Now these switches are only just appearing in the mass sphere, but there are already various manufacturers who practice installing them in their keyboards, and Flaretech is a trendsetter here. Why am I telling you all this? Because optical switches are almost indestructible – they are not subject to mechanical stress and wear, and therefore they are much more resistant to any adverse situations, whether it is clogging or even flooding the keyboard with water. This does not mean that now you need to run to the bathroom with joyful screams and try to drown the keyboard you just bought. But the chance that it will survive (and nothing will stick, and there will be no false positives and other unpleasant things that are difficult to eliminate without internal intervention in traditional mechanical keyboards) after such incidents increases dramatically. I would even say that nothing is likely to happen to her. By the way, a similar technology is used in optical wheel encoders, where cut-offs are tracked by interrupting light beams, rather than by physically closing contacts in the wheel. The mechanism that is not subject to mechanical influence is generally much more tenacious and unpretentious in use, so that optical switches in mechanical keyboards can further extend the service life of a single keyboard.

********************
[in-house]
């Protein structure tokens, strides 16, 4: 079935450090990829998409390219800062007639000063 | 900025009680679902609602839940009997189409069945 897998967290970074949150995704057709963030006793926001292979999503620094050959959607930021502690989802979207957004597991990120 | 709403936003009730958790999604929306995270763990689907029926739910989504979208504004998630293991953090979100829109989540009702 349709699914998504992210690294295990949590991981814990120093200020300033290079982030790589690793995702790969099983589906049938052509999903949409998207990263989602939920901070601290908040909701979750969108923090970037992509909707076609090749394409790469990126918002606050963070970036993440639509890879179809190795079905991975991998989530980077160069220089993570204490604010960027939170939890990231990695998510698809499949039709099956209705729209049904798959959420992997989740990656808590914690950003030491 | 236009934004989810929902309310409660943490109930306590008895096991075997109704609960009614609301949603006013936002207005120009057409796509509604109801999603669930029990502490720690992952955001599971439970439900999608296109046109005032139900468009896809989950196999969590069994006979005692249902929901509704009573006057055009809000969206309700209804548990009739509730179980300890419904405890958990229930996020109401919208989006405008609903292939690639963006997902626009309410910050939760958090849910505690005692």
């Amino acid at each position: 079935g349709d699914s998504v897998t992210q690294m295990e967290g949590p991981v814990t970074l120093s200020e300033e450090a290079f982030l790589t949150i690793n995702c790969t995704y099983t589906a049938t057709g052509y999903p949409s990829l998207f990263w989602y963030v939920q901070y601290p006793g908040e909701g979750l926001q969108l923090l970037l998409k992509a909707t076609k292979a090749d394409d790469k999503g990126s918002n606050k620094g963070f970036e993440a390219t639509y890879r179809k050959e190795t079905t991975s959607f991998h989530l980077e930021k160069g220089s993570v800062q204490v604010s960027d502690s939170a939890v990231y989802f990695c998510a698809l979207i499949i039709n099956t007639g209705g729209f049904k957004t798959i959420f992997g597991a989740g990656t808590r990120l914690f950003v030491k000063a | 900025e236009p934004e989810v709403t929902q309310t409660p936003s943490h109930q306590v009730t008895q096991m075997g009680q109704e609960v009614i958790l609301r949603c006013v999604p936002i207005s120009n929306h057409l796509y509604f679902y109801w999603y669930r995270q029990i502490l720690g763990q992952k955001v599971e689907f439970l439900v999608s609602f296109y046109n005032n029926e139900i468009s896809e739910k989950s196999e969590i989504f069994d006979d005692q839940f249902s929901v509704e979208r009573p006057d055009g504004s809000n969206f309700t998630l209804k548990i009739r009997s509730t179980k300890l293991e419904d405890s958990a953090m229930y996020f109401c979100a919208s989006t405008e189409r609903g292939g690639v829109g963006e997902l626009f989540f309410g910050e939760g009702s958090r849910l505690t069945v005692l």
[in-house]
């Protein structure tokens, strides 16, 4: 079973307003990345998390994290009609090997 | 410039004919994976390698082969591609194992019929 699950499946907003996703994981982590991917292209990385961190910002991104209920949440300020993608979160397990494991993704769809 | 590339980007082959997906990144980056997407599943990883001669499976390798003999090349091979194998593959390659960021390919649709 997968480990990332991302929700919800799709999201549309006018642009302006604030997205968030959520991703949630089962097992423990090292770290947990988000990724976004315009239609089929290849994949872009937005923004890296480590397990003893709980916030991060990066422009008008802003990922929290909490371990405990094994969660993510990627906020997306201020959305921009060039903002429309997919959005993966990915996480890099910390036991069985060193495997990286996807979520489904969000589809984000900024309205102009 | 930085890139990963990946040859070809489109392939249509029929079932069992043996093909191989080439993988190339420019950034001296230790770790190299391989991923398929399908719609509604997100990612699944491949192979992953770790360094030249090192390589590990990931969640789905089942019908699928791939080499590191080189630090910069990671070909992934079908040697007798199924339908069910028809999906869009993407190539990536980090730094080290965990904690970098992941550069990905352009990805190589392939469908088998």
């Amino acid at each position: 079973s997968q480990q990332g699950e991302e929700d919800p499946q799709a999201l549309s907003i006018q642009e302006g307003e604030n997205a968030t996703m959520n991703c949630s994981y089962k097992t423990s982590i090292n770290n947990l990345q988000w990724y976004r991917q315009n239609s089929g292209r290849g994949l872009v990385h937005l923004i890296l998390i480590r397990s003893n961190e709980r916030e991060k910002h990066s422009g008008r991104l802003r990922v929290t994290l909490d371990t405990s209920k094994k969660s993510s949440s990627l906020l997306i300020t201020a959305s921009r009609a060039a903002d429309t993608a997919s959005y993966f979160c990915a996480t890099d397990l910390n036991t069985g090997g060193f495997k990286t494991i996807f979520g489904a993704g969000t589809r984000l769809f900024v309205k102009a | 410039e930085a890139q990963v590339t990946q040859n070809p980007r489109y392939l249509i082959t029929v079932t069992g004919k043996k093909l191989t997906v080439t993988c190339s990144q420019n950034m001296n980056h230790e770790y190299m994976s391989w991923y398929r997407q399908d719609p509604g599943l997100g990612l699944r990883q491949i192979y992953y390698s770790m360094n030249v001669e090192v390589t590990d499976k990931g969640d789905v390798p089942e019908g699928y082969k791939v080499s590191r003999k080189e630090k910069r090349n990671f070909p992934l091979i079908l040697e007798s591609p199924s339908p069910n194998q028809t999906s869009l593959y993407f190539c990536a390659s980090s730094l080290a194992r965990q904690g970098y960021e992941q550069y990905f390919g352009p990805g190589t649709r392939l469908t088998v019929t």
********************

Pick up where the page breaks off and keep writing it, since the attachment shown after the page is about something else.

And here are the numbers – the most interesting thing. Flaretech Red switches are linear switches with a pressing force of 45 grams. The total stroke of the key is 4 mm, the stroke before actuation is 2 mm. The resource of pressing each key is 100 million times. This is twice as much as almost any classical mechanics. And taking into account the device switches, this figure is likely to be even higher. Therefore, the keyboard may break only from a merged roller, but not from the expiration of the service life or resource of the switches. And under all the long keys are quite familiar Cherry stabilizers, which slightly rattle when pressed. But only slightly. Therefore, this fact does not cause any discomfort.
And although the Zowie set is frankly, let’s say, a little meager, they more than compensated for this with the lower part – it was distinguished by generously dotted soft rubber pads, of which there are only 4, but they are already what! Like 4 long sausages. And with such a mass, the keyboard becomes simply impossible to move. And this is a huge plus. .. Something’s wrong here, too. That’s right, there are no extendable legs. Therefore, you can’t change the initial tilt angle of the keyboard. But since the keyboard has a small tilt angle by default (which I quite think is optimal), these legs are simply not needed. To be honest, I have never wanted to change the keyboard’s tilt in any way during my entire time on the keyboard. Therefore, to some extent, this is a rejection of popular and somewhat outdated ideas, as well as the merit of well – thought-out ergonomics.
The wire on the Zowie Celeritas II keyboard comes out of the back end of the keyboard exactly in the center, and it doesn’t have any cable management. The wire is fixed and very strong… thin. For such a keyboard, it is really thin, even flimsy, I would say. There is a feeling that they took the cable from some mouse and attached it here. And it is possible that it was – the keyboard wire is very soft, easily pliable, and it is wrapped in a smooth shell. The length of the wire is 1.8 meters.